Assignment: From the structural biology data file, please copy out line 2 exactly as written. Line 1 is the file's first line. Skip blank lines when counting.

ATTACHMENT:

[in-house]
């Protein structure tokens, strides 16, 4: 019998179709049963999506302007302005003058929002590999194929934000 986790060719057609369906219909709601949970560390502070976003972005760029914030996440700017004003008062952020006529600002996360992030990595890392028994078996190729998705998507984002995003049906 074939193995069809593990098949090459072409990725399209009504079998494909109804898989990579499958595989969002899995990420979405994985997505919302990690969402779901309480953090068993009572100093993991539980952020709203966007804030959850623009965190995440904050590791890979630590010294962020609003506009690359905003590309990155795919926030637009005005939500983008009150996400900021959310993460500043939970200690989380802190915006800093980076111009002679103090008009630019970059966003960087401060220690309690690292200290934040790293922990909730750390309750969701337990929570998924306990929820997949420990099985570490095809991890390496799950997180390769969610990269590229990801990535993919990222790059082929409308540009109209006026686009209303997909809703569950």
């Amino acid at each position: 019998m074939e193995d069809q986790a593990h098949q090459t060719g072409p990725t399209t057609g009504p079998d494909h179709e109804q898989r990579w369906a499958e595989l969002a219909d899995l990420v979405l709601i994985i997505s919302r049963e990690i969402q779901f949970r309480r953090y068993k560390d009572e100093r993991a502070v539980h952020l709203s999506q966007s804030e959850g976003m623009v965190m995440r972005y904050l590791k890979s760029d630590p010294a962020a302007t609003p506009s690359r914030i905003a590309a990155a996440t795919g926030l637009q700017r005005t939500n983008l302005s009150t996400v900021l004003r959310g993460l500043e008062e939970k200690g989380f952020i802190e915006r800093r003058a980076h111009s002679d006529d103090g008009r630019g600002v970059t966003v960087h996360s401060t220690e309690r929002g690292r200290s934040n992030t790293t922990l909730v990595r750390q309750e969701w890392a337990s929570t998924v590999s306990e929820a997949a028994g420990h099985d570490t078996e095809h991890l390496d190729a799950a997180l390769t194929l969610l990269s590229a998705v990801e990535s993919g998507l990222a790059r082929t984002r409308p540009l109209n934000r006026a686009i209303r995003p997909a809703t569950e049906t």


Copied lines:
């Protein structure tokens, strides 16, 4: 019998179709049963999506302007302005003058929002590999194929934000 986790060719057609369906219909709601949970560390502070976003972005760029914030996440700017004003008062952020006529600002996360992030990595890392028994078996190729998705998507984002995003049906 074939193995069809593990098949090459072409990725399209009504079998494909109804898989990579499958595989969002899995990420979405994985997505919302990690969402779901309480953090068993009572100093993991539980952020709203966007804030959850623009965190995440904050590791890979630590010294962020609003506009690359905003590309990155795919926030637009005005939500983008009150996400900021959310993460500043939970200690989380802190915006800093980076111009002679103090008009630019970059966003960087401060220690309690690292200290934040790293922990909730750390309750969701337990929570998924306990929820997949420990099985570490095809991890390496799950997180390769969610990269590229990801990535993919990222790059082929409308540009109209006026686009209303997909809703569950």